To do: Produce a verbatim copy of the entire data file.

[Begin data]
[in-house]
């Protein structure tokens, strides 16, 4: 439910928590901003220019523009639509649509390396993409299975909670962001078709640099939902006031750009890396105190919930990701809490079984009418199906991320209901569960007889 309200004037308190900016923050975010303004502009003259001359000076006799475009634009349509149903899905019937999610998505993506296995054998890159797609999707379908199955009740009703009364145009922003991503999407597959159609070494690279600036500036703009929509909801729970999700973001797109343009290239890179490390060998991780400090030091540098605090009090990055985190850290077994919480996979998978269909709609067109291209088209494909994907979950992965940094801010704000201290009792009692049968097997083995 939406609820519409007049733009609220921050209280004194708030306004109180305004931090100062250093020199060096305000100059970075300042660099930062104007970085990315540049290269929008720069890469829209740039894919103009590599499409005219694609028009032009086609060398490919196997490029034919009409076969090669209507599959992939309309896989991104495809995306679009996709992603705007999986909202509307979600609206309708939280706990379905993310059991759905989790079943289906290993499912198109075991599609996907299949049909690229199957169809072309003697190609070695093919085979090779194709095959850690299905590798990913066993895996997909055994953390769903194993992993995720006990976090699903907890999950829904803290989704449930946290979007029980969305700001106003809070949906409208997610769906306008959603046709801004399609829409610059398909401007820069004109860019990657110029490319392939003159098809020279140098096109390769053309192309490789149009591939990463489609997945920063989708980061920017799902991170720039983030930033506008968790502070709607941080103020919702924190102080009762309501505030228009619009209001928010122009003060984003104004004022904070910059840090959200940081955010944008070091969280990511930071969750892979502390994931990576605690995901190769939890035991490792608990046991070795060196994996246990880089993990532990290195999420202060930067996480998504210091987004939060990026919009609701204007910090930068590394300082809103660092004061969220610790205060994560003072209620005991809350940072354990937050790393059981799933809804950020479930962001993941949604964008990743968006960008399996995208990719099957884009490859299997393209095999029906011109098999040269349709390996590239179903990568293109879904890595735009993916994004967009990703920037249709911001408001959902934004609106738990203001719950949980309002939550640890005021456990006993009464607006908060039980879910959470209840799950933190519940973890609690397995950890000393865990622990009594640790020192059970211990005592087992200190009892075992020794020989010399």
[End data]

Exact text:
[in-house]
């Protein structure tokens, strides 16, 4: 439910928590901003220019523009639509649509390396993409299975909670962001078709640099939902006031750009890396105190919930990701809490079984009418199906991320209901569960007889 309200004037308190900016923050975010303004502009003259001359000076006799475009634009349509149903899905019937999610998505993506296995054998890159797609999707379908199955009740009703009364145009922003991503999407597959159609070494690279600036500036703009929509909801729970999700973001797109343009290239890179490390060998991780400090030091540098605090009090990055985190850290077994919480996979998978269909709609067109291209088209494909994907979950992965940094801010704000201290009792009692049968097997083995 939406609820519409007049733009609220921050209280004194708030306004109180305004931090100062250093020199060096305000100059970075300042660099930062104007970085990315540049290269929008720069890469829209740039894919103009590599499409005219694609028009032009086609060398490919196997490029034919009409076969090669209507599959992939309309896989991104495809995306679009996709992603705007999986909202509307979600609206309708939280706990379905993310059991759905989790079943289906290993499912198109075991599609996907299949049909690229199957169809072309003697190609070695093919085979090779194709095959850690299905590798990913066993895996997909055994953390769903194993992993995720006990976090699903907890999950829904803290989704449930946290979007029980969305700001106003809070949906409208997610769906306008959603046709801004399609829409610059398909401007820069004109860019990657110029490319392939003159098809020279140098096109390769053309192309490789149009591939990463489609997945920063989708980061920017799902991170720039983030930033506008968790502070709607941080103020919702924190102080009762309501505030228009619009209001928010122009003060984003104004004022904070910059840090959200940081955010944008070091969280990511930071969750892979502390994931990576605690995901190769939890035991490792608990046991070795060196994996246990880089993990532990290195999420202060930067996480998504210091987004939060990026919009609701204007910090930068590394300082809103660092004061969220610790205060994560003072209620005991809350940072354990937050790393059981799933809804950020479930962001993941949604964008990743968006960008399996995208990719099957884009490859299997393209095999029906011109098999040269349709390996590239179903990568293109879904890595735009993916994004967009990703920037249709911001408001959902934004609106738990203001719950949980309002939550640890005021456990006993009464607006908060039980879910959470209840799950933190519940973890609690397995950890000393865990622990009594640790020192059970211990005592087992200190009892075992020794020989010399």